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Can’t find relief from the itch of psoriasis? Don’t let it get under your skin. Here’s what a top dermatologist recommends during a breakout.


“The first step is to make sure the skin is well moisturized,” says Marie Maurice, M.D., a board-certified dermatologist at Kelsey-Seybold’s Main Campus. “Regular use of a moisturizer, particularly after bathing, can help reduce the itching associated with psoriasis.”

Even though there is no surefire cure, psoriasis flare-ups can be minimized by following these tips:

  • Don’t let skin get too dry, especially during cooler weather when the humidity is low. This makes psoriasis worse. After bathing, pat dry with a towel. When skin is still a little moist, slather on a heavy moisturizer to help seal in moisture. Using a moisturizer twice daily or every few hours also can help reduce “scales” and itching.
  • Don’t smoke. It dries out skin and may aggravate existing psoriasis.
  • Avoid drinking too much alcohol. It dehydrates and prematurely ages the skin.
  • Tame stress, which can make psoriasis flare up in 40 to 80 percent of people with the skin condition. Try reducing stress with meditation, yoga or deep breathing.
  • If your scalp is scaly, avoid wearing your hair pulled or pinned back as this may irritate your skin. Skip blow-drying, which makes the scalp even drier. An over-the-counter shampoo with coal tar or salicylic acid may help. Prescription foam also is available for the scalp. Ask your dermatologist.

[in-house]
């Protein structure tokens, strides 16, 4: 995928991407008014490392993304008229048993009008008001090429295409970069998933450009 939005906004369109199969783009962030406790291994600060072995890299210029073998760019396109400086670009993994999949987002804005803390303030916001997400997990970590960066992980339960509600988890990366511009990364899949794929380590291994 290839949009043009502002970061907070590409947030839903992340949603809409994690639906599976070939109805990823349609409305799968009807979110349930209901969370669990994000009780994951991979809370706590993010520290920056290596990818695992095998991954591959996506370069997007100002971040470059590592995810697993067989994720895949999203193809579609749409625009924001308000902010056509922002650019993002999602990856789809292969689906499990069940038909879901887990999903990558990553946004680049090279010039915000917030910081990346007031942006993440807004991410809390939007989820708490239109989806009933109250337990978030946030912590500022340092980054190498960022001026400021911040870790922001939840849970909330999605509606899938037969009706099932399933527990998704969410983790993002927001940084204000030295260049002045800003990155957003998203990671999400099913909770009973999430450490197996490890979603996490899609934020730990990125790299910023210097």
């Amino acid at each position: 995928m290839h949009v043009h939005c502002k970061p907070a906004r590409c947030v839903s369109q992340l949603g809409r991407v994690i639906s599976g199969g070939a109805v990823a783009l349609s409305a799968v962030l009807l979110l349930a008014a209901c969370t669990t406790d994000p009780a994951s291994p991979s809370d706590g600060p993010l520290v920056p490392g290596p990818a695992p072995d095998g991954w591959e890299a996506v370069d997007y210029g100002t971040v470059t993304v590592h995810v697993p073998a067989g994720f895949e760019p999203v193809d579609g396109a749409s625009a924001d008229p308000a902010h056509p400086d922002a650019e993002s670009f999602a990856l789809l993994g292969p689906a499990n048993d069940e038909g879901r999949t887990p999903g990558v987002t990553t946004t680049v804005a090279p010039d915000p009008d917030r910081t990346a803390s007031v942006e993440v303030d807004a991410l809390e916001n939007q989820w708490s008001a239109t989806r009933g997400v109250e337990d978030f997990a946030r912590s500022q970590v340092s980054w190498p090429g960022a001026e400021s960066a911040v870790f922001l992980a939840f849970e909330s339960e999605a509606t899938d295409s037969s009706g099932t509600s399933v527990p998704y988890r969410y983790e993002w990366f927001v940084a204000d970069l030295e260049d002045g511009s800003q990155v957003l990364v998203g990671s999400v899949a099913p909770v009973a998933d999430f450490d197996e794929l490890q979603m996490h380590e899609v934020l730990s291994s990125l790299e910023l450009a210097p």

• Ask your doctor if any medicines you take could make your skin worse. Some over-the-counter medications such as ibuprofen and medicines that treat depression and high blood pressure may be culprits. Also, ask about creams or lotions that may ease your symptoms. Oral medicines and other treatments, such as light therapy, can help more severe psoriasis. Your dermatologist may recommend a cream, lotion or other product with coal tar. Be aware that these can stain fabrics. It’s probably best to apply at nighttime with old pajamas and sheets.

What is it?

Psoriasis is a persistent non-contagious skin disorder with red or purple thickened patches and silvery scales most often appearing on the scalp, elbows, knees and lower back. But it can also appear on the face, palms and feet.

Dr. Maurice says the exact cause of psoriasis is not known. It does tend to run in families, which means there may be a genetic component to the cause.

Middle of the night outbreak

Avoid the urge to scratch. That will only make it worse. Try using an ice pack to help calm the itching. Or soak for 15 minutes in a bath mixed with Epsom salt, Dead Sea salt or a soothing oatmeal product.